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February 21, 2024
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Absence of regulations failing tea production, quality-Expert

By Kabuye Ronald

Absence of a government policy to regulate the production of tea in the country has caused the country’s failure to produce the required quantity and quality to earn more.

Experts in tea production say that Uganda has failed to hit the targets set by the tea expansion strategy of reaching 112,000 metric tons a year and 155 million dollars in export revenues by 2020.

They reasoned that the continued failure to put in place a tea policy and regulation is the main reason behind the continued poor quality, failure to meet targeted quantities and Uganda tea continuing to fetch lower prices compared to her competitors Kenya and Rwanda on the international markets.

Innocent Twesime, a manager at Swazi Highland Tea in Buhweju said that due to the lack of a tea policy and regulation, there are no set standards right from production to post-harvest handling as well as processing at the different factories.

“The lack of the policy itself has dragged the quality improvement in our tea sub sector or in Uganda’s tea. So, compared to neighboring countries, for example, Uganda’s tea is slightly of inferior quality,” he told journalists during a tour.

Stella Mbakeya, a director at the same firm described the tea policy as a regulatory framework that “makes us do things right.”

“Without a tea policy there are certain things that we do not have. Some people compromise on our quality because there is no regulation. Every one plants, harvests the way they want. Anybody can put up a factory whether you are a farmer or you are not, you can put up a factory and above all, there are certain things we need to have subsidized like fertilizers. We need to have good clones. We need to have pesticides subsidized by the government,” she explained.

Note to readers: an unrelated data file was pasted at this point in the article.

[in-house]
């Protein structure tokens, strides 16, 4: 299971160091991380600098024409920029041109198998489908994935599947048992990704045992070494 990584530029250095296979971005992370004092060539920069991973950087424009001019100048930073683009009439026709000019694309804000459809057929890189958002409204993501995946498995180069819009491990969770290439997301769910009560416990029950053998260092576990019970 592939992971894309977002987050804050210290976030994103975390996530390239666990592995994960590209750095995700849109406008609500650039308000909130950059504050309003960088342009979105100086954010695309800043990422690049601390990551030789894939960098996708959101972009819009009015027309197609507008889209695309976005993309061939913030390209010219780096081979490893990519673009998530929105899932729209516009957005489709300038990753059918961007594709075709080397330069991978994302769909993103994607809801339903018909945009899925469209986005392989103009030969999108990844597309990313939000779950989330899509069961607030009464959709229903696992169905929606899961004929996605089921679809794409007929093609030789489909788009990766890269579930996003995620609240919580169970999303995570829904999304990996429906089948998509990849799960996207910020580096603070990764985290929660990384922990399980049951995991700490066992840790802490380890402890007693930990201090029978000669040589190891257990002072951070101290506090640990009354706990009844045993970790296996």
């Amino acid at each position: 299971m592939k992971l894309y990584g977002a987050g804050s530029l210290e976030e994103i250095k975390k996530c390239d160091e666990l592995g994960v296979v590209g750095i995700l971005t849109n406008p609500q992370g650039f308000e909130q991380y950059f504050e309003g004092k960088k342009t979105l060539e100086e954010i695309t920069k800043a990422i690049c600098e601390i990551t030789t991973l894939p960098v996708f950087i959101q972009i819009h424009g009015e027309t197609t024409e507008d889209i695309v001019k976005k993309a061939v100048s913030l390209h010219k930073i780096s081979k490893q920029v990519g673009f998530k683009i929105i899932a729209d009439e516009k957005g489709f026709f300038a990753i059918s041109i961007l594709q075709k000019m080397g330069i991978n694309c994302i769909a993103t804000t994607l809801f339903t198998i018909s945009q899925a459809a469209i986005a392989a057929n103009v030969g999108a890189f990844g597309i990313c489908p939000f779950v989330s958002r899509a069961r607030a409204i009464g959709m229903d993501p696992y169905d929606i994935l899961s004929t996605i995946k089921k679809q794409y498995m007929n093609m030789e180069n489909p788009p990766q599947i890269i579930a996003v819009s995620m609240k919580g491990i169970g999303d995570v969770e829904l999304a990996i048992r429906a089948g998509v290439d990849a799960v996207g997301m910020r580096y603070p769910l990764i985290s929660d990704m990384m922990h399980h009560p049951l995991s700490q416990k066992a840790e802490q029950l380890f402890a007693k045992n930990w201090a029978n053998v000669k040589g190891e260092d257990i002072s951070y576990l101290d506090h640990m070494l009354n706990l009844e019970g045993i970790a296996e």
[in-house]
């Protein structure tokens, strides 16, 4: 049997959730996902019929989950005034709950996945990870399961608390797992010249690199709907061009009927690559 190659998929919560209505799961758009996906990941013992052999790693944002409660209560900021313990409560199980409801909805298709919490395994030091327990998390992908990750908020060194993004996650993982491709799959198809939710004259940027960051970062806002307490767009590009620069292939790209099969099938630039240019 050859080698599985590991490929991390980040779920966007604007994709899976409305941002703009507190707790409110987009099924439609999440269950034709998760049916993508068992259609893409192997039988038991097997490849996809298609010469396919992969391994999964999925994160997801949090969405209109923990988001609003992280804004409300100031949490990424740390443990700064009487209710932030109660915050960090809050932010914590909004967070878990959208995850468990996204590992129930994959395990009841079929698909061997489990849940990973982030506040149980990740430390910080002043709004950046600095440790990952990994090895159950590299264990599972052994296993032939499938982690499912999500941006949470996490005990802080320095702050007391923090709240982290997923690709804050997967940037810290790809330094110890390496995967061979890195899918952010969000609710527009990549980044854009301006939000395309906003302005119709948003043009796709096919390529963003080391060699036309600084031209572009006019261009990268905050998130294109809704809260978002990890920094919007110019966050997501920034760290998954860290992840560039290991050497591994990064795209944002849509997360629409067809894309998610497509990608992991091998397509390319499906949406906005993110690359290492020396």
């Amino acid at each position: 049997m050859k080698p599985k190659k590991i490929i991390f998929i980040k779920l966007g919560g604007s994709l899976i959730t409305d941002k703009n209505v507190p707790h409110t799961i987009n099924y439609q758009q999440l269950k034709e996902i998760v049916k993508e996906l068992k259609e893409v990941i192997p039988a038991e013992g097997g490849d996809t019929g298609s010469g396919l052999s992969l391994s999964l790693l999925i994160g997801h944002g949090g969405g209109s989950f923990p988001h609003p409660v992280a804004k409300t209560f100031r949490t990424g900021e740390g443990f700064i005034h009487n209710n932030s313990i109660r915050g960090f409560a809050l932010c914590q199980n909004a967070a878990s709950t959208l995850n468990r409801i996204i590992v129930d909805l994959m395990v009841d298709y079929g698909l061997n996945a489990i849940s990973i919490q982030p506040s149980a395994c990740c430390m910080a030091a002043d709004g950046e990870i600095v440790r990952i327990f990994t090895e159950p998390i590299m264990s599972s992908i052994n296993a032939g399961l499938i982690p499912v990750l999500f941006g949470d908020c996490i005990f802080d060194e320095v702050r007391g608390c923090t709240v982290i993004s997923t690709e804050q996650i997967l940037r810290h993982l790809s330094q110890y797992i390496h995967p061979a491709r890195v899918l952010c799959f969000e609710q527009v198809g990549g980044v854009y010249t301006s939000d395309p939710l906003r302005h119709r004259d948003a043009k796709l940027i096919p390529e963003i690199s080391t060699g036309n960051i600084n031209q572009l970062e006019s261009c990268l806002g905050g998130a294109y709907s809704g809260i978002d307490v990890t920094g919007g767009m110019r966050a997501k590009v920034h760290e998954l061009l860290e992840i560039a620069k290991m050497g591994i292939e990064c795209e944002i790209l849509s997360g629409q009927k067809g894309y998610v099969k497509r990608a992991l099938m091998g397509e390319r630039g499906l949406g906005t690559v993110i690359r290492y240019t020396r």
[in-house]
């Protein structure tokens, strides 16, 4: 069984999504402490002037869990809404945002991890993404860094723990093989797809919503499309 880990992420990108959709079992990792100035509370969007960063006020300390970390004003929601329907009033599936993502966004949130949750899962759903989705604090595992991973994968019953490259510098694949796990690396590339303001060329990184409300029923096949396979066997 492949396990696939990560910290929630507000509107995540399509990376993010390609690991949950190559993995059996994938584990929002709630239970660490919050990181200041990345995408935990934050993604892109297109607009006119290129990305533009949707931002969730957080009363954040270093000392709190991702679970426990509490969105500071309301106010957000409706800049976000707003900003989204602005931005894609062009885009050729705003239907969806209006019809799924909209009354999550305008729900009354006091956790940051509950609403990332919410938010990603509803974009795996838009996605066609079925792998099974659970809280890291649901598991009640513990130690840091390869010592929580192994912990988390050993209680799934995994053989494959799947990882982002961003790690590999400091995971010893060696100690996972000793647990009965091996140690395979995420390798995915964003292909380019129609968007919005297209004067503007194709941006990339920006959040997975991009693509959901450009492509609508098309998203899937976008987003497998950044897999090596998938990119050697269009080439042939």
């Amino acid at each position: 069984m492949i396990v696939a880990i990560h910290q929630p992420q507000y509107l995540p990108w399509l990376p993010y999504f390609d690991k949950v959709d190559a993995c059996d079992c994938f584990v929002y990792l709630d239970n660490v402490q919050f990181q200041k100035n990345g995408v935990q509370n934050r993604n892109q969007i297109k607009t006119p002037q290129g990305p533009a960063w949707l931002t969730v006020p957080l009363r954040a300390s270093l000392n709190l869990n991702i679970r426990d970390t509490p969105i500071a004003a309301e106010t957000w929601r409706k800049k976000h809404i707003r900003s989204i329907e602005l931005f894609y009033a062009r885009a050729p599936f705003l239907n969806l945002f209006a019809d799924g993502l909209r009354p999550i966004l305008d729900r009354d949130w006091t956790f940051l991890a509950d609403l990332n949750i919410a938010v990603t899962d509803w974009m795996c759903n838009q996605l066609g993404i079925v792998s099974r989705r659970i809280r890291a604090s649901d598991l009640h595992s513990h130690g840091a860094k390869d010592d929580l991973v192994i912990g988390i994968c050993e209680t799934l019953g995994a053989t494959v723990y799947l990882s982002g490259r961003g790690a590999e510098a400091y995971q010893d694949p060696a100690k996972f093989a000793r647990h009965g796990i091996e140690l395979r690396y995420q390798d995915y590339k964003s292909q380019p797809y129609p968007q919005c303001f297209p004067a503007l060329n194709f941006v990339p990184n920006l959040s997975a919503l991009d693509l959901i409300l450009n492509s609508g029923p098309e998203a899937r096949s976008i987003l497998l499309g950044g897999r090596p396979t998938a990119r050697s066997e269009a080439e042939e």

Mbakeya said that lack of the regulatory framework in green leaf production also creates a mad scramble for green leaf especially during the dry off-peak seasons, thereby contributing to the lower prices of Uganda tea at the international markets.

Onesmus Matsiko, the General Manager, Mabale Growers Tea Factory in Kyenjojo District said that the quantities produced and revenue earned have not grown as dramatically as was envisaged.

He revealed that when the tea expansion strategy was launched, Uganda produced 60,504 metric tons compared to a production of 76,769 tons in 2020/2021 which is still below the target of 112 metric tons by 2020 and 155 million dollars in export revenues.

“During the time when they are scrambling for the green leaf, they become insensitive to quality. The farmers ply factories. When one factory says this leaf is of poor quality, a farmer will tell you if you do not like the quality, your competitors’ truck is about to arrive here and with cash and with a higher price. So that situation drives the quality! And that is why Uganda’s tea price at the Mombasa auction is less than half of Rwanda, like 60 percent of Kenya price, because there is no regulation and everyone pursues his individual interest,” said Matsiko, also the chairperson of Uganda Tea Out growers Association (UTOA).

According to Matsiko, the lack of a tea policy also means there are no clear standards at the production stage.

“For instance, tea pluckers are supposed to pick the freshest leaf to ensure high quality of tea. However, the pluckers are paid Shs100 per kilo and it is according to how many kilos that they are able to pick per day. These tea pluckers in Mabale in Kyenjojo district, pluck as much leaf as possible regardless of checking quality. Their goal is to try and attain 100kg per day to break even,” he added.

The Agro-Industrialization programme of the NDP3 has designated tea as a priority cash crop that will help uplift the incomes and welfare of Ugandan farmers involved in its production.

Tea is the third leading agricultural foreign exchange earner after coffee and fish.

Statistics show that tea is an important source of income and livelihood for over 80,000 households in 21 districts across the country.

In 2015 the government unveiled the tea expansion strategy which has guided efforts to increase the acreage and quantity of tea production.

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